Purpose: The authors examined linear acuity and contrast sensitivity in the "good" (fellow) eye of children treated for unilateral congenital cataract to determine (1) whether there were subtle deficits like those described for the good eye of patients with strabismic amblyopia and (2) whether any deficits were related to the degree to which the good eye had been patched.
Methods: The authors tested patients treated for unilateral congenital cataract who had a well-documented history of patching. The good eye was physically normal with minimal refractive error. The measures were linear acuity at far (n = 15) and contrast sensitivity (n = 9).
Results: Compared with age-matched control subjects, the good eyes of patients had subtle deficits in linear acuity and in contrast sensitivity at high spatial frequencies. These deficits occurred even in eyes that had received minimal patching, and their severity was not related systematically to the duration of patching, which varied widely across the group.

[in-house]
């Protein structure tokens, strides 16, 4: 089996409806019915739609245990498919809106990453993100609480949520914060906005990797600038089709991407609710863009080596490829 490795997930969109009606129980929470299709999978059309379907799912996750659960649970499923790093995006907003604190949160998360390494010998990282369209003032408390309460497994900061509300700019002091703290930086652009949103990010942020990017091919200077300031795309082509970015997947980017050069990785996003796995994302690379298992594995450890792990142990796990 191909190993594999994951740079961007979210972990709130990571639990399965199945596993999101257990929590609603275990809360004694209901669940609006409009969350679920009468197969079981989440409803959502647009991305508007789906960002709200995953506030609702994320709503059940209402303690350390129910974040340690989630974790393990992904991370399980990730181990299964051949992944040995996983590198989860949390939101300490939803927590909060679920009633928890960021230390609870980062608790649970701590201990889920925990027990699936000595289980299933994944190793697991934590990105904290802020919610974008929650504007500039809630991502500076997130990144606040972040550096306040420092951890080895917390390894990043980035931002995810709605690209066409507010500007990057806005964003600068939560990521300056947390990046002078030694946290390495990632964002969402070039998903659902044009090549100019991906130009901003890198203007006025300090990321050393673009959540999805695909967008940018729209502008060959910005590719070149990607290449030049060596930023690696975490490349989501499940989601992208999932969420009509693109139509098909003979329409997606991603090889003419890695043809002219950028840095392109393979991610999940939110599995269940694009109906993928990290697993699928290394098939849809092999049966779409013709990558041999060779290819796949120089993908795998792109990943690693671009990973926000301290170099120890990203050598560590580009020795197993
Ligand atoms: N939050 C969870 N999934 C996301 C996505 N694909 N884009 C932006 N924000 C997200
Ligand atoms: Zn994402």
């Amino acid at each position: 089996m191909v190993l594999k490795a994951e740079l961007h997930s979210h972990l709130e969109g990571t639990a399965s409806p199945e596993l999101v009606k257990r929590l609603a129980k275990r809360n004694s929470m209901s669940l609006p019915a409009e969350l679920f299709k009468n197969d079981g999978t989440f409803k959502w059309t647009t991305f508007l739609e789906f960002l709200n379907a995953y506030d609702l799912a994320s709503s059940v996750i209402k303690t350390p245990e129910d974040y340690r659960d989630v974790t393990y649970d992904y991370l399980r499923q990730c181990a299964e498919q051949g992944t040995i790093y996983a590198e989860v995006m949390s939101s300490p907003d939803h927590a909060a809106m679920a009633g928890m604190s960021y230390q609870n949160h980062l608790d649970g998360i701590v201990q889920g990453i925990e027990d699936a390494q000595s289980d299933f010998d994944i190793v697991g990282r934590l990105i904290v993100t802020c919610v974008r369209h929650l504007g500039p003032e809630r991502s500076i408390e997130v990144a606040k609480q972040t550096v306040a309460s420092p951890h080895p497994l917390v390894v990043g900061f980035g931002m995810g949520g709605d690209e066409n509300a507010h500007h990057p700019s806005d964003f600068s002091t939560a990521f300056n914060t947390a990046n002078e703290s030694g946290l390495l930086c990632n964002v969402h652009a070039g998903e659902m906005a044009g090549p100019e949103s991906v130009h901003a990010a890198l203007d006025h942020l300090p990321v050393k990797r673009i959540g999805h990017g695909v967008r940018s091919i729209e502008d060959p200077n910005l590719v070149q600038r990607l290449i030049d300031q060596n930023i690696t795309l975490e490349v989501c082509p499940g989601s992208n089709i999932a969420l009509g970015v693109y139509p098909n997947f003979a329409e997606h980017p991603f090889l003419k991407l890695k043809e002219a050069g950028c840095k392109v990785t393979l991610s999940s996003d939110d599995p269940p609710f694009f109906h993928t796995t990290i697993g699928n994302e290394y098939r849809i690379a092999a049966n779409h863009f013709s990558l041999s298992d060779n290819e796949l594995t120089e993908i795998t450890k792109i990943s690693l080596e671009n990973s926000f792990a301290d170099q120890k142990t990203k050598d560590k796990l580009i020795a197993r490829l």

Conclusion: The visual sensitivity of the good eye of children treated for unilateral congenital cataract is, on average, slightly reduced, even in cases of minimal patching. Consequently, any deficits discovered after aggressive patching may not have been caused by occlusion amblyopia.